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Wall Street’s Bonus Binge in Perspective

A relative handful of Americans, says a key congressional panel, will take home more this year than half the nation’s taxpayers combined.

By Sam Pizzigati

Americans worried about the ever-intensifying concentration of wealth at America’s economic summit have been focusing of late, quite understandably, on the latest annual round of Wall Street bank bonus awards.

But we now have even more reason to worry about our savagely unequal distribution of income and wealth — from researchers at the congressional Joint Committee on Taxation. Earlier this month, that panel released income estimates [1] for the coming year. They make for a sobering read.

Tax GapIn 2010, the tax panel calculates, a little over 1 million U.S. taxpayers will report incomes over $500,000. These 1 million top-earners will collect an astounding $241 billion more in income this year than the just under 80 million taxpayers who will take home less than $40,000.

Wall Street’s movers and shakers did their best last week to camouflage their contribution to this enormous national income imbalance.

At Goldman Sachs, CEO Lloyd Blankfein announced that his giant bank would be devoting a mere $16.2 billion to the pay pool for Goldman’s 32,500 employees, far less than the $20 billion-plus that financial analysts had expected.

Goldman, overall, is devoting only 35.8 percent of the bank’s record 2009 revenue to compensation. Last year, pay ate up 48 percent of Goldman revenue.

Goldman’s chief financial officer, David Viniar, wants all of us to consider this smaller payout share a thoughtful, conscientious bank response to widespread public concern over excessive banker compensation.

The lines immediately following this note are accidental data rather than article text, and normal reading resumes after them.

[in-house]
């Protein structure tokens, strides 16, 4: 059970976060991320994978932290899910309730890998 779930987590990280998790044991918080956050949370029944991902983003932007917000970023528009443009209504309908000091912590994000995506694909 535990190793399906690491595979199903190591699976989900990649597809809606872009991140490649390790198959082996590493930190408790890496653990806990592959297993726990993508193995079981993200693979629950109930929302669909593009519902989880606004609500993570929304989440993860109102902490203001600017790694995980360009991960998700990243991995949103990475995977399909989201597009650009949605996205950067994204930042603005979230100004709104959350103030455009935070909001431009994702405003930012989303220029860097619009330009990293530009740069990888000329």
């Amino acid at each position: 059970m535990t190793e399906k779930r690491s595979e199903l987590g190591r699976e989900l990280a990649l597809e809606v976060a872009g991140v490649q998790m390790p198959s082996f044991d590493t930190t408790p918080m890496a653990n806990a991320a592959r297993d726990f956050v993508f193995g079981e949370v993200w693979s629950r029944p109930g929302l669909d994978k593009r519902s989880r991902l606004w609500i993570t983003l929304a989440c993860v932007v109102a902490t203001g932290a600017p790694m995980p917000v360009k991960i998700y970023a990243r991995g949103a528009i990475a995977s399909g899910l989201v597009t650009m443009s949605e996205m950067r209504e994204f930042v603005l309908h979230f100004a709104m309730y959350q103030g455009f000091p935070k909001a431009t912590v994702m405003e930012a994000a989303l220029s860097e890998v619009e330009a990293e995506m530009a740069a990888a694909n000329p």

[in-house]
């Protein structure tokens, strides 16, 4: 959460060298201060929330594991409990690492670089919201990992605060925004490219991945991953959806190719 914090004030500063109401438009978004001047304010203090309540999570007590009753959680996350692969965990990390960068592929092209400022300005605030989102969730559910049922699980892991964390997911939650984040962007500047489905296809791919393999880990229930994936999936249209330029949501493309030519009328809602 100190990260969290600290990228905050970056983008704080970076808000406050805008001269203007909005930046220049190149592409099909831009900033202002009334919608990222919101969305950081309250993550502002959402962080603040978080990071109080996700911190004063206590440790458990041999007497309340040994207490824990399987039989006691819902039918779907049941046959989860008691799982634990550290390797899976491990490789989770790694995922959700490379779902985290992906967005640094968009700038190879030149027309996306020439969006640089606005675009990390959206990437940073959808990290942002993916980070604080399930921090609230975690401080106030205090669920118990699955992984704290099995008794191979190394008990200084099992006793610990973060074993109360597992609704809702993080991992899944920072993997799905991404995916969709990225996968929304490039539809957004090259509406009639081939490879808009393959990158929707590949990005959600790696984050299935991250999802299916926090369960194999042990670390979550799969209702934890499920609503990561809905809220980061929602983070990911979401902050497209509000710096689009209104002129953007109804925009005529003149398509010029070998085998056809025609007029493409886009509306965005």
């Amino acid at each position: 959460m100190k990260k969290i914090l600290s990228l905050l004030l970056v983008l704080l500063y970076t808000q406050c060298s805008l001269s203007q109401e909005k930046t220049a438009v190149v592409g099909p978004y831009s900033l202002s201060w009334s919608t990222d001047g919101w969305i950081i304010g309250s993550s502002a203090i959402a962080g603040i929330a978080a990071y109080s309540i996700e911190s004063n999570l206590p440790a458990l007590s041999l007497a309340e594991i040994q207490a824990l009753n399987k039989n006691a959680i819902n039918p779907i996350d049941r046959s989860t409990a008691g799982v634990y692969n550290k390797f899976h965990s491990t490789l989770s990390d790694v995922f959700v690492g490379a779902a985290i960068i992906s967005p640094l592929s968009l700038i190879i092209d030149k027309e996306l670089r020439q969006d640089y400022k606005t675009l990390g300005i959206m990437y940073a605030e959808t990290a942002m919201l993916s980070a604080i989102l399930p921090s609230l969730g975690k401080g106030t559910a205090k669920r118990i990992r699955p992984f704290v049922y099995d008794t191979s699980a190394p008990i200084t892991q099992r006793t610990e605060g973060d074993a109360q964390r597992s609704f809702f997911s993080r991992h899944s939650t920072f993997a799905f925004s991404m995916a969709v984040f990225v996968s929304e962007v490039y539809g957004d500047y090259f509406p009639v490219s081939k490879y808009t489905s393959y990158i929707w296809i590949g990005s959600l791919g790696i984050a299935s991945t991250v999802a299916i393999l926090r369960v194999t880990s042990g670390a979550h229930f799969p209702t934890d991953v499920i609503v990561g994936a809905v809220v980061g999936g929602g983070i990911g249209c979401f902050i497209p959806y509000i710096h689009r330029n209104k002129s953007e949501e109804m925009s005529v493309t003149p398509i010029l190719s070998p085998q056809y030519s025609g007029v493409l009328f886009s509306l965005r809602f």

“We are not deaf to the calls for restraint,” noted Viniar [2], “and we heard them.”

Restraint? Even with the smaller share of bank revenue going to pay, the “average” Goldman employee will pocket $498,153 for the year.

Relatively few Goldman employees, of course, will actually see anything close to half a million dollars. Goldman’s top bankers and traders, as always, will see far higher rewards than the bank’s clerks and receptionists.

How much higher? We won’t know the details until later this year when New York state attorney general Andrew Cuomo will release his analysis of bank payouts.

One significant Goldman Sachs shareholder isn’t waiting to find out. The public agency that runs mass transit in the Philadelphia area last week filed suit against Goldman executives for their ongoing bonus grab.

“Goldman’s employees are unreasonably overpaid for the management functions that they undertake,” the Southeastern Pennsylvania Transportation Authority lawsuit charges [3].

The plaintiffs may want to call billionaire investor Warren Buffett to testify on their behalf. Buffett last week exploded at the sheer greed he continues to see on Wall Street. Any bank CEOs who go to the government for bailout billions, Buffett told [4] Fox Business News, should have to “forfeit all their net worth.”

“Make it so the CEO of the institution that fails or that goes to the government and needs help really gets destroyed himself financially,” said Buffett. “I mean, why should he come out any better than somebody who gets laid off from a job as an autoworker?”

signup [5]Goldman Sachs has so far repaid the $10 billion in bailout aid the bank collected under the federal TARP program. But the bank received another $43.4 billion [6] of direct benefit from other bailout programs that has never been reimbursed.

The American people may not know these exact numbers. But they sense the drift, and their support for taking on Wall Street is soaring. A Washington Post-ABC News poll, released Thursday, found that 73 percent of Americans would support [7] “a special tax on bonuses over $1 million.”

By a 72-to-19 percent margin, adds a new CBS poll [8], Americans now feel that the federal bailout has benefited “mostly just a few big investors and people who work on Wall Street.”

That judgment may be a but unfair. Last week, after all, Goldman Sachs did earmark $500 million [9] of its revenue for charity. That truly magnanimous gesture steers into good works all of 1 percent of the company’s record 2009 rake-in.

Sam Pizzigati edits Too Much [10], the online weekly on excess and inequality.